Personnel Strategy45-971 Professor Robert A. Miller Mini 4, 2015
Course objectives • This course will help you to better understand: • How workers respond to opportunities for advancement and incentives that affect their working conditions and financial compensation. • The legal constraints encumbering employers in the workplace and their industrial relations, and the opportunities for substituting between different types of labor inputs and also external sourcing. • How to design tasks, form and nurture the best worker-firm matches, and provide incentives that induce them to pursue your objectives.
Course website The course website is: http://www.comlabgames.com/45-971/ At the website you can find: • the course syllabus • power points slide lecture notes • background reading material • games you can download • material for the assignments
Lecture 1Recruiting and Hiring To motivate why personnel management in the U.S. is an important topic for business analysis, we begin with a brief overview of demographics in the U.S. and the its labor market. Then we provide evidence showing that incentives to align the workers goals with the firms are an important tool in personnel management. This motivates the course title “Personnel Strategy”, recognizing that players with different life goals impact on each other in the workplace. Finally we conduct classroom experiments to illustrate how employers with different infrastructure compete for workers of different quality.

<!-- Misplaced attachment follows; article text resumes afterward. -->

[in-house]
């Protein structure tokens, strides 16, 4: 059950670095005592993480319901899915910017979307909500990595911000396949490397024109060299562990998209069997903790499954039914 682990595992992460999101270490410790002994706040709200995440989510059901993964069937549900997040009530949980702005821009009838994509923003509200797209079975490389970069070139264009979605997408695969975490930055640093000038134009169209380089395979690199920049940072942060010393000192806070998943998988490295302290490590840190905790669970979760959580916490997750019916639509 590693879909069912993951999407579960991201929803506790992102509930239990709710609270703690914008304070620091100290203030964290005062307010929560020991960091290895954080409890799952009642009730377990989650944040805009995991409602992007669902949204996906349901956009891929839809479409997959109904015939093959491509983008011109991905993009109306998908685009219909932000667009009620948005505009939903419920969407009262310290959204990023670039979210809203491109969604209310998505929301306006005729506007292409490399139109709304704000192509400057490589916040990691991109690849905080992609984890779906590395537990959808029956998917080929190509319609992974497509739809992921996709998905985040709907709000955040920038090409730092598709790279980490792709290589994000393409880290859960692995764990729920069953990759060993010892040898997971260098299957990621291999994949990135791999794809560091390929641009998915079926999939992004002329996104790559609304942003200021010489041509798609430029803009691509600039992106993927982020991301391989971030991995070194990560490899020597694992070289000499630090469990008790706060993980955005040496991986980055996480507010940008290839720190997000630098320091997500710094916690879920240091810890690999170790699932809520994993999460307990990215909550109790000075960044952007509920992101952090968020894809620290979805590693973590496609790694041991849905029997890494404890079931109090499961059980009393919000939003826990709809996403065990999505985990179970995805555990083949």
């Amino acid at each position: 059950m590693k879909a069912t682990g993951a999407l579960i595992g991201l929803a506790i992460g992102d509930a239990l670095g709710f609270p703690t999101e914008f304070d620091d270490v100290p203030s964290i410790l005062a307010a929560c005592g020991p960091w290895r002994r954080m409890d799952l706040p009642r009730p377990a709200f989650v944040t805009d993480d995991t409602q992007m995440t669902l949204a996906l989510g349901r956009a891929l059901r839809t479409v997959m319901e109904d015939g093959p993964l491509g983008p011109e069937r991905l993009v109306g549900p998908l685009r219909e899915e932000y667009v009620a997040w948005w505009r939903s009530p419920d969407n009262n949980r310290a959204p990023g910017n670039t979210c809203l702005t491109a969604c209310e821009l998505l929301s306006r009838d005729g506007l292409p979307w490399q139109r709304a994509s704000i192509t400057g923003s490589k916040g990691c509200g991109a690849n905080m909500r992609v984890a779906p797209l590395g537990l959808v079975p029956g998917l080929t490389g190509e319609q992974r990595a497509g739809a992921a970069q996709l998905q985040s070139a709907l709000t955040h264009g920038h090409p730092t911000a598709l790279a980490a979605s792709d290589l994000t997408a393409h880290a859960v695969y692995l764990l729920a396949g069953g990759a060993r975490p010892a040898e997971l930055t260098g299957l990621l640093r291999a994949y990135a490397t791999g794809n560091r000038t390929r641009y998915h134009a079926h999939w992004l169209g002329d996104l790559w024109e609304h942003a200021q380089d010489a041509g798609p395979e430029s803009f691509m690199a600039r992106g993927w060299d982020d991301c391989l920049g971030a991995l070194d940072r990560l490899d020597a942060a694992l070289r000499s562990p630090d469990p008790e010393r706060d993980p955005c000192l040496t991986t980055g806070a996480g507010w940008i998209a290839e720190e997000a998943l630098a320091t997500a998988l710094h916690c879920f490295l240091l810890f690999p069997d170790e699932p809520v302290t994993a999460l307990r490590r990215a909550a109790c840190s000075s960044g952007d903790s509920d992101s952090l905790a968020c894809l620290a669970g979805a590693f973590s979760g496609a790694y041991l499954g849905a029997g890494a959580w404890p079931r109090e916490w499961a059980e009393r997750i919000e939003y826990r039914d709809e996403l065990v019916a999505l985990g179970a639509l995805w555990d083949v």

Is hiring in the U.S. labor market too costly? • An international comparison of hourly compensation costs for manufacturing production workers shows: Source: U.S. Bureau of Labor Statistics, www.bls.gov (2010)
ScienceTechnologyEngineeringMath • Comparing educational achievement across the OECD. Sources: STEM Education, Preparing for the Jobs of the Future. A Report by the Joint Economic Committee Chairman’s Staff Senator Bob Casey, Chairman, April 2012.
Labor force participation rates by age (percent) • Participation of young adults (20 -24) in the labor force gives them valuable job market experience. Source: “International Comparisons of Annual Labor Force Statistics, 1970-2012”, International Labor Comparisons, June 2013. http://www.bls.gov/fls/flscomparelf/lfcompendium.pdf
Unemployment rates in 10 countries,seasonally adjusted (percent) Source: “International Unemployment Rates and Employment Indexes, Seasonally Adjusted, 2009-2013”, Bureau of Labor Statistics, August 2013. http://www.bls.gov/fls/intl_unemployment_rates_monthly.pdf